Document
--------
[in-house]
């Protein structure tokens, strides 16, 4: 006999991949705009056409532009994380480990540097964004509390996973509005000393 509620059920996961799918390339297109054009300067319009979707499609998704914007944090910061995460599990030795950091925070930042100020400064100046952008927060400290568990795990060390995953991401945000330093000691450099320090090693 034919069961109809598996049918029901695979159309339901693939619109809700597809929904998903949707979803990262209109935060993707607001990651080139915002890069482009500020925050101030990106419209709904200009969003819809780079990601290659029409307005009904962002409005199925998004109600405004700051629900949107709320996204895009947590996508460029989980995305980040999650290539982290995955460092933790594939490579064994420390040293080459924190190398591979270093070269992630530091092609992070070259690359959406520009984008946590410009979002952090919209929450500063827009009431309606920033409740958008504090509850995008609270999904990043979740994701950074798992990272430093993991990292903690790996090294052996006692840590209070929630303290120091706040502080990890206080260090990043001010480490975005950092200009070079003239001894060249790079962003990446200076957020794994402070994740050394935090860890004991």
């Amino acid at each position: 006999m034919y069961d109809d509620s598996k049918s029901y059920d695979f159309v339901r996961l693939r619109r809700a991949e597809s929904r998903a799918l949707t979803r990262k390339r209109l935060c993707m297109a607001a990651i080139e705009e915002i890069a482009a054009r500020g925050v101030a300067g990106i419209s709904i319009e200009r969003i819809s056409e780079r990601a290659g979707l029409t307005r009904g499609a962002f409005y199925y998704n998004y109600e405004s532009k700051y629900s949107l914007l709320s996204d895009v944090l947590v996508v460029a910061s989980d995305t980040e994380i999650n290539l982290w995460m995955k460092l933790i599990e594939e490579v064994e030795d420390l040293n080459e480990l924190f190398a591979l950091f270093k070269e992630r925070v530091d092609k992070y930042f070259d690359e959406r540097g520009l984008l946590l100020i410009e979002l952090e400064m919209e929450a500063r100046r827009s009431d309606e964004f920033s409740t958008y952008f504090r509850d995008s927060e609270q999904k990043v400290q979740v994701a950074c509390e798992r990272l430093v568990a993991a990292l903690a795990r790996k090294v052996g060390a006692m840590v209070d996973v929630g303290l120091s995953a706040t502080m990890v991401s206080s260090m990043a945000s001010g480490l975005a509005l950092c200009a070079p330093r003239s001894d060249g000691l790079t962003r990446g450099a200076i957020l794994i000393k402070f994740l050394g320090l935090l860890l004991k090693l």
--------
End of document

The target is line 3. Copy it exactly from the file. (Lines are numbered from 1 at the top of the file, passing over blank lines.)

């Amino acid at each position: 006999m034919y069961d109809d509620s598996k049918s029901y059920d695979f159309v339901r996961l693939r619109r809700a991949e597809s929904r998903a799918l949707t979803r990262k390339r209109l935060c993707m297109a607001a990651i080139e705009e915002i890069a482009a054009r500020g925050v101030a300067g990106i419209s709904i319009e200009r969003i819809s056409e780079r990601a290659g979707l029409t307005r009904g499609a962002f409005y199925y998704n998004y109600e405004s532009k700051y629900s949107l914007l709320s996204d895009v944090l947590v996508v460029a910061s989980d995305t980040e994380i999650n290539l982290w995460m995955k460092l933790i599990e594939e490579v064994e030795d420390l040293n080459e480990l924190f190398a591979l950091f270093k070269e992630r925070v530091d092609k992070y930042f070259d690359e959406r540097g520009l984008l946590l100020i410009e979002l952090e400064m919209e929450a500063r100046r827009s009431d309606e964004f920033s409740t958008y952008f504090r509850d995008s927060e609270q999904k990043v400290q979740v994701a950074c509390e798992r990272l430093v568990a993991a990292l903690a795990r790996k090294v052996g060390a006692m840590v209070d996973v929630g303290l120091s995953a706040t502080m990890v991401s206080s260090m990043a945000s001010g480490l975005a509005l950092c200009a070079p330093r003239s001894d060249g000691l790079t962003r990446g450099a200076i957020l794994i000393k402070f994740l050394g320090l935090l860890l004991k090693l």